These virtues are learned outside the classroom as much as within, through involvement in sporting and other extra-curricular activities. It is these less measurable fruits of a good education which together with academic material produce self-confident young people capable of sustaining themselves and contributing to society. In transmitting values appropriate to our society, school education has an important role to play in preserving the national cultural identity of the UK, and UK history and English language and literature must be part of any curriculum. If we ignore our culture and history, we belittle our society and ourselves. The insidious EU programme of instilling a bias into our school education by taking our teachers and school governors for "European" training must be rooted out.

It is now commonly appreciated that our state schools have been failing in a number of ways, and most notably in teaching basic literacy and numeracy. This failure can, for the most part, be attributed to the widespread use of "child-centred" or "progressive" teaching techniques. Under these methods, the pupil is spared the rigour of rote learning and is supposed to learn by its own initiative and discovery. Whole-class teaching is viewed with disfavour, goals are vague or undefined, and the system of rewards using marks and class rankings is largely avoided. These methods have drawbacks beyond poor academic results. They are associated with poor discipline: a teacher who does not ask for achievement in the classroom is not credible when he requires good behaviour. And if nothing is expected of a child, the child can never gain the self esteem which comes from fulfilling expectations.

In attempting to redress these failures and to restore standards, the Conservative government introduced the National Curriculum, setting minimum standards, prescribing in detail how the various subjects must be taught, and requiring more rigorous inspection complete with an abundance of formfilling. The UKIP believes that, since state education is a publicly funded, the state has an obligation to set and demand standards; moreover this is the right way to deal with the flawed "progressive" teaching methods. But as in so many other areas, detailed specification of the means of achieving these standards is counterproductive. A crucial ingredient of teaching is the teacher's own enthusiasm and dedication, which rapidly disappears when he is insulted by being told from on high how to do his job, and when his time is absorbed in having to prove to those on high that he is obeying instructions.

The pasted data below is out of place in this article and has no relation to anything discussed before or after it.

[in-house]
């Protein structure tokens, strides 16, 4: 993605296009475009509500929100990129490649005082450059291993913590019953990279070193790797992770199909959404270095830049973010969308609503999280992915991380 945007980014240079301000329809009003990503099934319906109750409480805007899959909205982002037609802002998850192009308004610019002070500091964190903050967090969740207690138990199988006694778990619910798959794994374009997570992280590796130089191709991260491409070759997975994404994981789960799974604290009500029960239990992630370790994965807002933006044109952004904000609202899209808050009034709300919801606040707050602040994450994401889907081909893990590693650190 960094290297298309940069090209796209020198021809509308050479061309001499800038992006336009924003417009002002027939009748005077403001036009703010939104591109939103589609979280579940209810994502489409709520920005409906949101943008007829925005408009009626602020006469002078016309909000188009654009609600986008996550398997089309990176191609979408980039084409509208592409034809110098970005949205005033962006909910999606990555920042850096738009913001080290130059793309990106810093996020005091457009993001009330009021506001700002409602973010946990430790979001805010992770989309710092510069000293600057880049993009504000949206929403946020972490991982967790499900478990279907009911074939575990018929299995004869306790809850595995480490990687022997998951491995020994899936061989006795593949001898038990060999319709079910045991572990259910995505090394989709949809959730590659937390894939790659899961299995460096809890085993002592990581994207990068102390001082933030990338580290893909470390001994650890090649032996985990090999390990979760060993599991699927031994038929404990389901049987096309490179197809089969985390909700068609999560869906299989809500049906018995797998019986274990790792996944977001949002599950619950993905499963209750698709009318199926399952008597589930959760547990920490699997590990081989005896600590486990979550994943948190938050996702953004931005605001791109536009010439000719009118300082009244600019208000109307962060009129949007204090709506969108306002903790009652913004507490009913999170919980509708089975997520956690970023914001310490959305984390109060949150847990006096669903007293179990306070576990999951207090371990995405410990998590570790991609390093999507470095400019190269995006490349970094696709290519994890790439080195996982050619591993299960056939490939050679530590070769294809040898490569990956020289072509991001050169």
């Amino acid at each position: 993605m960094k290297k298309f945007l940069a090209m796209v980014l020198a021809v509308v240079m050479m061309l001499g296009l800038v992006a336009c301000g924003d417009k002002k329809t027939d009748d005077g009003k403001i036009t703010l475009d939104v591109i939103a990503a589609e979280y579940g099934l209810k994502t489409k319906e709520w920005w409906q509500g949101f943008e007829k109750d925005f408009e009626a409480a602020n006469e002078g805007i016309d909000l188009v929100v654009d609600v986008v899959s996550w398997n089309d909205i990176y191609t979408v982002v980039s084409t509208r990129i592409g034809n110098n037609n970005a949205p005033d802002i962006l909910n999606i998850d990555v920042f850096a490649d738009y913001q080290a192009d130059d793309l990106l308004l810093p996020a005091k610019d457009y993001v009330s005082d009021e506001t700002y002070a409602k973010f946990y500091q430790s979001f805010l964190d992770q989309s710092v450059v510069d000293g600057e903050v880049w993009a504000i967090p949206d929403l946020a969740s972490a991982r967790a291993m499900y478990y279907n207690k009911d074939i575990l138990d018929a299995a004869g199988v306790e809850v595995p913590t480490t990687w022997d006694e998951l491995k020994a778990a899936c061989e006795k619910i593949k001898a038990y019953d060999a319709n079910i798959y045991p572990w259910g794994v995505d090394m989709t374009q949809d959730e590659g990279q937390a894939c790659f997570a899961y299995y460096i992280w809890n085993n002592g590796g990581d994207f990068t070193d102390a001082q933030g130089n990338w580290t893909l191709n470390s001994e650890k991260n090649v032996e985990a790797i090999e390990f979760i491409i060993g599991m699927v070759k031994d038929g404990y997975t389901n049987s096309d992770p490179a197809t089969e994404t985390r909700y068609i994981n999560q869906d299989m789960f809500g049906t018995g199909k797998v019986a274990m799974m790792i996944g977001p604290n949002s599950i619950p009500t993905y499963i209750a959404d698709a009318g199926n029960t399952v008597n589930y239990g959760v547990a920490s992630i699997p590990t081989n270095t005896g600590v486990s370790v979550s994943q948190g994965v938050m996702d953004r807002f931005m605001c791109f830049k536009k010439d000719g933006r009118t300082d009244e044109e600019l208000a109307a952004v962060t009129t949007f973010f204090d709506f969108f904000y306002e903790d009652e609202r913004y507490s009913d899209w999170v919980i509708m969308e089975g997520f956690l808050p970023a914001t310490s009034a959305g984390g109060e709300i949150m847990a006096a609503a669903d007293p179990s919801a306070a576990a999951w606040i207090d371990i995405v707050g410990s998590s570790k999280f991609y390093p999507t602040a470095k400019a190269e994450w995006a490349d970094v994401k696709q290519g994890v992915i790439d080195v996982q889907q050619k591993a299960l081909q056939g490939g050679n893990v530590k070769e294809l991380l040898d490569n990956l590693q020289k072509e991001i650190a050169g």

A UKIP government will therefore make the National Curriculum less rigid. It will be concerned to set appropriate standards in conjunction with the school examination boards, but beyond this it prefers to leave teachers and head teachers alone to choose how these standards are best achieved or indeed exceeded. It will not make all schools conform to some uniform blueprint for the methods of achieving the standards, although it will expect sound and tested teaching methods like times-tables and phonics to be universally readopted and it will be sufficiently prescriptive during whatever interim period is necessary to bring this about.

In the matter of extra-curricular activity, the widespread abandonment of sport at state schools is to be deplored, as is the reluctance, often on spurious safety grounds, to give pupils responsibility even for the most menial duties. The UKIP will encourage the restoration of these important facets of a good education.

In keeping with the above, the UKIP will also allow schools, within reasonable bounds, to choose how discipline is to be enforced. Successful teaching is impossible without discipline, and discipline both inside and outside the classroom is vital in providing a framework of acceptable behaviour. But discipline comes more from mutual respect between pupil and teacher than from the threat of punishment. If all those involved -teachers, pupils, parents, and governors -- are striving for the same objective of good education, and have confidence in the value of that objective and in the school's ability to fulfil it, then mutual respect is the natural consequence and discipline is easier to accomplish. The UKIP believes that too much restriction of schools' autonomy can only diminish that respect, and is directly connected with poor discipline including the appalling problem of drug abuse.